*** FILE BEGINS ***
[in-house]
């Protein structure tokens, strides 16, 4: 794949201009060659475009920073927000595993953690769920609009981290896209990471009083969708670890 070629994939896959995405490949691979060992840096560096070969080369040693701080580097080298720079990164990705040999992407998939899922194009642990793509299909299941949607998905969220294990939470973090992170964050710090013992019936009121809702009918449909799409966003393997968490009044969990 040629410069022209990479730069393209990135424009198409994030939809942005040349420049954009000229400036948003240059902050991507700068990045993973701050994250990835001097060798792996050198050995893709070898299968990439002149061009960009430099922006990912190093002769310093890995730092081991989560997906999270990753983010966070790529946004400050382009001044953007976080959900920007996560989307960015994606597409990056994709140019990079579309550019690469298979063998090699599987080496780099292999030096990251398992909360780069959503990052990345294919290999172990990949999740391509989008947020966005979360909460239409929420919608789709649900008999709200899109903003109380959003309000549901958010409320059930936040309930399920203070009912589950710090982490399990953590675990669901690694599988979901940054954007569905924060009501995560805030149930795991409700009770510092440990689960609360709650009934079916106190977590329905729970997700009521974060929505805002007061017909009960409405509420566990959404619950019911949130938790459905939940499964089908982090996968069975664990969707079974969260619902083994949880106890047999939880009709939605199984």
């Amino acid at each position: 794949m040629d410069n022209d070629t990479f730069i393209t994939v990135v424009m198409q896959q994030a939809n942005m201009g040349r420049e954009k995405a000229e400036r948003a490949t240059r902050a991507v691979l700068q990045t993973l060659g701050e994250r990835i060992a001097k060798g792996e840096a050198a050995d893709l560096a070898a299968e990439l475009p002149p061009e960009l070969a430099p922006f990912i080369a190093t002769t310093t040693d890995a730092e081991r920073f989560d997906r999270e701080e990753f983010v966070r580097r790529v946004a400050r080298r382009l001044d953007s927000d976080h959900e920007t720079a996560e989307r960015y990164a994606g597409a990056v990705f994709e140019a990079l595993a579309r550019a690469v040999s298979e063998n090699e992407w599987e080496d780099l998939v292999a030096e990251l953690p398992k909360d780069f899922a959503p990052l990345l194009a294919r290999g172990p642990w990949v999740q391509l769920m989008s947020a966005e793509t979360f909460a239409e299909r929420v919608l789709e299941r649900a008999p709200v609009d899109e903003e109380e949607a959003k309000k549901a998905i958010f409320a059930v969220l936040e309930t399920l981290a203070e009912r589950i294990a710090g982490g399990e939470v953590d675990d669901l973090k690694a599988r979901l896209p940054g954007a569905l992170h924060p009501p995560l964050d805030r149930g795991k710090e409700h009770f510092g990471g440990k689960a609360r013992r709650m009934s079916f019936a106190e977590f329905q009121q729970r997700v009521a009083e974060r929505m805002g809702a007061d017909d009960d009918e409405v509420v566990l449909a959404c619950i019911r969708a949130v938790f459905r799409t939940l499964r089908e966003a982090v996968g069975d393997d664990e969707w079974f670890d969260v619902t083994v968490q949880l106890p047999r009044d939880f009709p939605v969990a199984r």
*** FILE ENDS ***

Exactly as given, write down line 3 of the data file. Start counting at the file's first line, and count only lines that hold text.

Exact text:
């Amino acid at each position: 794949m040629d410069n022209d070629t990479f730069i393209t994939v990135v424009m198409q896959q994030a939809n942005m201009g040349r420049e954009k995405a000229e400036r948003a490949t240059r902050a991507v691979l700068q990045t993973l060659g701050e994250r990835i060992a001097k060798g792996e840096a050198a050995d893709l560096a070898a299968e990439l475009p002149p061009e960009l070969a430099p922006f990912i080369a190093t002769t310093t040693d890995a730092e081991r920073f989560d997906r999270e701080e990753f983010v966070r580097r790529v946004a400050r080298r382009l001044d953007s927000d976080h959900e920007t720079a996560e989307r960015y990164a994606g597409a990056v990705f994709e140019a990079l595993a579309r550019a690469v040999s298979e063998n090699e992407w599987e080496d780099l998939v292999a030096e990251l953690p398992k909360d780069f899922a959503p990052l990345l194009a294919r290999g172990p642990w990949v999740q391509l769920m989008s947020a966005e793509t979360f909460a239409e299909r929420v919608l789709e299941r649900a008999p709200v609009d899109e903003e109380e949607a959003k309000k549901a998905i958010f409320a059930v969220l936040e309930t399920l981290a203070e009912r589950i294990a710090g982490g399990e939470v953590d675990d669901l973090k690694a599988r979901l896209p940054g954007a569905l992170h924060p009501p995560l964050d805030r149930g795991k710090e409700h009770f510092g990471g440990k689960a609360r013992r709650m009934s079916f019936a106190e977590f329905q009121q729970r997700v009521a009083e974060r929505m805002g809702a007061d017909d009960d009918e409405v509420v566990l449909a959404c619950i019911r969708a949130v938790f459905r799409t939940l499964r089908e966003a982090v996968g069975d393997d664990e969707w079974f670890d969260v619902t083994v968490q949880l106890p047999r009044d939880f009709p939605v969990a199984r």